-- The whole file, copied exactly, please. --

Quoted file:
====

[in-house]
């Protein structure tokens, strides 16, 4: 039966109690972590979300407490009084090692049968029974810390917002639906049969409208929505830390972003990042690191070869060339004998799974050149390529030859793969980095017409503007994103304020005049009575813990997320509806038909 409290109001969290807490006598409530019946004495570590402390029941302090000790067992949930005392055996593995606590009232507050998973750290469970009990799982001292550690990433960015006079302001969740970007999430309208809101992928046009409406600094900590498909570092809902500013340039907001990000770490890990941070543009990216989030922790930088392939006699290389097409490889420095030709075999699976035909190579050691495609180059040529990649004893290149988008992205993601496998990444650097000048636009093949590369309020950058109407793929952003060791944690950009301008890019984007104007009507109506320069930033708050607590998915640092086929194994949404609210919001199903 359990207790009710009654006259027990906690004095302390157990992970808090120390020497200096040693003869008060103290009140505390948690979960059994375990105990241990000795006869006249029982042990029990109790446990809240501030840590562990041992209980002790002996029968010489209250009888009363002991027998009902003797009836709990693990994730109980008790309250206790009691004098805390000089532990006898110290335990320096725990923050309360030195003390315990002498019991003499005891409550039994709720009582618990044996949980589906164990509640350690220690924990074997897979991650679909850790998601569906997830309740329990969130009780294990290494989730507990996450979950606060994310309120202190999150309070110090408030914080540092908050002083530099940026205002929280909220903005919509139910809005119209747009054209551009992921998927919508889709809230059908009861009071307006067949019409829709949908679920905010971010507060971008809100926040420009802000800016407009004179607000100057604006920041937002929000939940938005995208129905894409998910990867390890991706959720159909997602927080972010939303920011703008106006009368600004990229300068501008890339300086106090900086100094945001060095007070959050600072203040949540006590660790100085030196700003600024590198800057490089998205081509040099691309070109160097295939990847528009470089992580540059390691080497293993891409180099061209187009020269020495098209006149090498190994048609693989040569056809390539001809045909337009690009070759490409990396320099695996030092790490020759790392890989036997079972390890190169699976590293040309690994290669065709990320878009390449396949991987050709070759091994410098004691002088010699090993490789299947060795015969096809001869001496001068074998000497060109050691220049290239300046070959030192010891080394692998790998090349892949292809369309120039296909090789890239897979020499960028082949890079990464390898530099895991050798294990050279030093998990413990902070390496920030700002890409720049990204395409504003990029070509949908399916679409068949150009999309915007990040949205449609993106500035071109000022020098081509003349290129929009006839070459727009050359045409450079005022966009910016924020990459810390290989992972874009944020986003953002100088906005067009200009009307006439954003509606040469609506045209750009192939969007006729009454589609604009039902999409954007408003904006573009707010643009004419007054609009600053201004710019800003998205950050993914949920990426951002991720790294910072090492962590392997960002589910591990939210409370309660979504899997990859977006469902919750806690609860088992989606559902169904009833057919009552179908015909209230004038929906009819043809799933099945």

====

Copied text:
[in-house]
């Protein structure tokens, strides 16, 4: 039966109690972590979300407490009084090692049968029974810390917002639906049969409208929505830390972003990042690191070869060339004998799974050149390529030859793969980095017409503007994103304020005049009575813990997320509806038909 409290109001969290807490006598409530019946004495570590402390029941302090000790067992949930005392055996593995606590009232507050998973750290469970009990799982001292550690990433960015006079302001969740970007999430309208809101992928046009409406600094900590498909570092809902500013340039907001990000770490890990941070543009990216989030922790930088392939006699290389097409490889420095030709075999699976035909190579050691495609180059040529990649004893290149988008992205993601496998990444650097000048636009093949590369309020950058109407793929952003060791944690950009301008890019984007104007009507109506320069930033708050607590998915640092086929194994949404609210919001199903 359990207790009710009654006259027990906690004095302390157990992970808090120390020497200096040693003869008060103290009140505390948690979960059994375990105990241990000795006869006249029982042990029990109790446990809240501030840590562990041992209980002790002996029968010489209250009888009363002991027998009902003797009836709990693990994730109980008790309250206790009691004098805390000089532990006898110290335990320096725990923050309360030195003390315990002498019991003499005891409550039994709720009582618990044996949980589906164990509640350690220690924990074997897979991650679909850790998601569906997830309740329990969130009780294990290494989730507990996450979950606060994310309120202190999150309070110090408030914080540092908050002083530099940026205002929280909220903005919509139910809005119209747009054209551009992921998927919508889709809230059908009861009071307006067949019409829709949908679920905010971010507060971008809100926040420009802000800016407009004179607000100057604006920041937002929000939940938005995208129905894409998910990867390890991706959720159909997602927080972010939303920011703008106006009368600004990229300068501008890339300086106090900086100094945001060095007070959050600072203040949540006590660790100085030196700003600024590198800057490089998205081509040099691309070109160097295939990847528009470089992580540059390691080497293993891409180099061209187009020269020495098209006149090498190994048609693989040569056809390539001809045909337009690009070759490409990396320099695996030092790490020759790392890989036997079972390890190169699976590293040309690994290669065709990320878009390449396949991987050709070759091994410098004691002088010699090993490789299947060795015969096809001869001496001068074998000497060109050691220049290239300046070959030192010891080394692998790998090349892949292809369309120039296909090789890239897979020499960028082949890079990464390898530099895991050798294990050279030093998990413990902070390496920030700002890409720049990204395409504003990029070509949908399916679409068949150009999309915007990040949205449609993106500035071109000022020098081509003349290129929009006839070459727009050359045409450079005022966009910016924020990459810390290989992972874009944020986003953002100088906005067009200009009307006439954003509606040469609506045209750009192939969007006729009454589609604009039902999409954007408003904006573009707010643009004419007054609009600053201004710019800003998205950050993914949920990426951002991720790294910072090492962590392997960002589910591990939210409370309660979504899997990859977006469902919750806690609860088992989606559902169904009833057919009552179908015909209230004038929906009819043809799933099945």